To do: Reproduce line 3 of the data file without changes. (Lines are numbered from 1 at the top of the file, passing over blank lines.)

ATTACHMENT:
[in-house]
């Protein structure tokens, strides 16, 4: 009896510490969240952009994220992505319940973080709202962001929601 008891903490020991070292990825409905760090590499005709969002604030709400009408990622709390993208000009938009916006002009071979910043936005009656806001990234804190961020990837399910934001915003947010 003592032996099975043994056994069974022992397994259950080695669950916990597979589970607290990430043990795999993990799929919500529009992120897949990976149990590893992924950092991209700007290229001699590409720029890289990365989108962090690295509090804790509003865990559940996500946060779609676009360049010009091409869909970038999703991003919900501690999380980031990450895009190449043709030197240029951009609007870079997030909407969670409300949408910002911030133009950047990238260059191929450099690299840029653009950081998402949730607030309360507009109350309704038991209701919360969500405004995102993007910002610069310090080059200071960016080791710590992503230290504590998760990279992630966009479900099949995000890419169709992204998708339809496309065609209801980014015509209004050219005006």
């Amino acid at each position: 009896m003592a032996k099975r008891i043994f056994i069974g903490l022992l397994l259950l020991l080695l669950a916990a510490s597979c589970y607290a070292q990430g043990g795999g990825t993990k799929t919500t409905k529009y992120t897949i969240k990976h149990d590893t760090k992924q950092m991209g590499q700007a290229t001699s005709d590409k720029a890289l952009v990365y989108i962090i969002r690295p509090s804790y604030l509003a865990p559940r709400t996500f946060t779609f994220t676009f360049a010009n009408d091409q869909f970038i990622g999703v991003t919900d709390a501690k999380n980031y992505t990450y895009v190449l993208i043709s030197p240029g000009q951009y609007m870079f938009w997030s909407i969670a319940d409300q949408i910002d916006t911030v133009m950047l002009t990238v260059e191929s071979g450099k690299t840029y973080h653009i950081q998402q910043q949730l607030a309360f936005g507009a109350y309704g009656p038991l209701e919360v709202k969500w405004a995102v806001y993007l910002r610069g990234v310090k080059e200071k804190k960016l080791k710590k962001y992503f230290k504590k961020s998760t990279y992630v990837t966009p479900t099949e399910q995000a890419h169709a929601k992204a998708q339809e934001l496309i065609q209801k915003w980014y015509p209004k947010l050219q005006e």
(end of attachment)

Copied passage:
């Amino acid at each position: 009896m003592a032996k099975r008891i043994f056994i069974g903490l022992l397994l259950l020991l080695l669950a916990a510490s597979c589970y607290a070292q990430g043990g795999g990825t993990k799929t919500t409905k529009y992120t897949i969240k990976h149990d590893t760090k992924q950092m991209g590499q700007a290229t001699s005709d590409k720029a890289l952009v990365y989108i962090i969002r690295p509090s804790y604030l509003a865990p559940r709400t996500f946060t779609f994220t676009f360049a010009n009408d091409q869909f970038i990622g999703v991003t919900d709390a501690k999380n980031y992505t990450y895009v190449l993208i043709s030197p240029g000009q951009y609007m870079f938009w997030s909407i969670a319940d409300q949408i910002d916006t911030v133009m950047l002009t990238v260059e191929s071979g450099k690299t840029y973080h653009i950081q998402q910043q949730l607030a309360f936005g507009a109350y309704g009656p038991l209701e919360v709202k969500w405004a995102v806001y993007l910002r610069g990234v310090k080059e200071k804190k960016l080791k710590k962001y992503f230290k504590k961020s998760t990279y992630v990837t966009p479900t099949e399910q995000a890419h169709a929601k992204a998708q339809e934001l496309i065609q209801k915003w980014y015509p209004k947010l050219q005006e």